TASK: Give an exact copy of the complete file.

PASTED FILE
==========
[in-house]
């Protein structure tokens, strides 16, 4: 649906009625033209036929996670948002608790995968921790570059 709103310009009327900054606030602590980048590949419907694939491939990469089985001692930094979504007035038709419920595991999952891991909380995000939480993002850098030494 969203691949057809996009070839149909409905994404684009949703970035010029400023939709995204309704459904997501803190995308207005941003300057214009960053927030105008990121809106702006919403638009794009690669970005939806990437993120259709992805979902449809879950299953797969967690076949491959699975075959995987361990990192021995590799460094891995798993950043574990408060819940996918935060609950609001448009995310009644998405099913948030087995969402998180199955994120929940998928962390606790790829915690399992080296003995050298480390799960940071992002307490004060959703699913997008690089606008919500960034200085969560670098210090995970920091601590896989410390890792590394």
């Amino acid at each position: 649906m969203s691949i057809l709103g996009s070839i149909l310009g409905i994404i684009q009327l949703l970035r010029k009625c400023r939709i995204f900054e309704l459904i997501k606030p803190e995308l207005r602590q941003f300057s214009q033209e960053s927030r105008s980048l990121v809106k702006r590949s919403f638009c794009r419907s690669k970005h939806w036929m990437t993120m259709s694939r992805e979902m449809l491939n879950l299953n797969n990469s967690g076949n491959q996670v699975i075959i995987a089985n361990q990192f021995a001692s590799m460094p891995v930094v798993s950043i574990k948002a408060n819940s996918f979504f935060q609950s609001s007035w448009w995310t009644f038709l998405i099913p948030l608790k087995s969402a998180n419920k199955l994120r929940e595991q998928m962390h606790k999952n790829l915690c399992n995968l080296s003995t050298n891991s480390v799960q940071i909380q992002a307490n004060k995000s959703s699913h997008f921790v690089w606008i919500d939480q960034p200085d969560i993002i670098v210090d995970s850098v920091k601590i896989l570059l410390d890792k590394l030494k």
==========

[in-house]
């Protein structure tokens, strides 16, 4: 649906009625033209036929996670948002608790995968921790570059 709103310009009327900054606030602590980048590949419907694939491939990469089985001692930094979504007035038709419920595991999952891991909380995000939480993002850098030494 969203691949057809996009070839149909409905994404684009949703970035010029400023939709995204309704459904997501803190995308207005941003300057214009960053927030105008990121809106702006919403638009794009690669970005939806990437993120259709992805979902449809879950299953797969967690076949491959699975075959995987361990990192021995590799460094891995798993950043574990408060819940996918935060609950609001448009995310009644998405099913948030087995969402998180199955994120929940998928962390606790790829915690399992080296003995050298480390799960940071992002307490004060959703699913997008690089606008919500960034200085969560670098210090995970920091601590896989410390890792590394």
């Amino acid at each position: 649906m969203s691949i057809l709103g996009s070839i149909l310009g409905i994404i684009q009327l949703l970035r010029k009625c400023r939709i995204f900054e309704l459904i997501k606030p803190e995308l207005r602590q941003f300057s214009q033209e960053s927030r105008s980048l990121v809106k702006r590949s919403f638009c794009r419907s690669k970005h939806w036929m990437t993120m259709s694939r992805e979902m449809l491939n879950l299953n797969n990469s967690g076949n491959q996670v699975i075959i995987a089985n361990q990192f021995a001692s590799m460094p891995v930094v798993s950043i574990k948002a408060n819940s996918f979504f935060q609950s609001s007035w448009w995310t009644f038709l998405i099913p948030l608790k087995s969402a998180n419920k199955l994120r929940e595991q998928m962390h606790k999952n790829l915690c399992n995968l080296s003995t050298n891991s480390v799960q940071i909380q992002a307490n004060k995000s959703s699913h997008f921790v690089w606008i919500d939480q960034p200085d969560i993002i670098v210090d995970s850098v920091k601590i896989l570059l410390d890792k590394l030494k």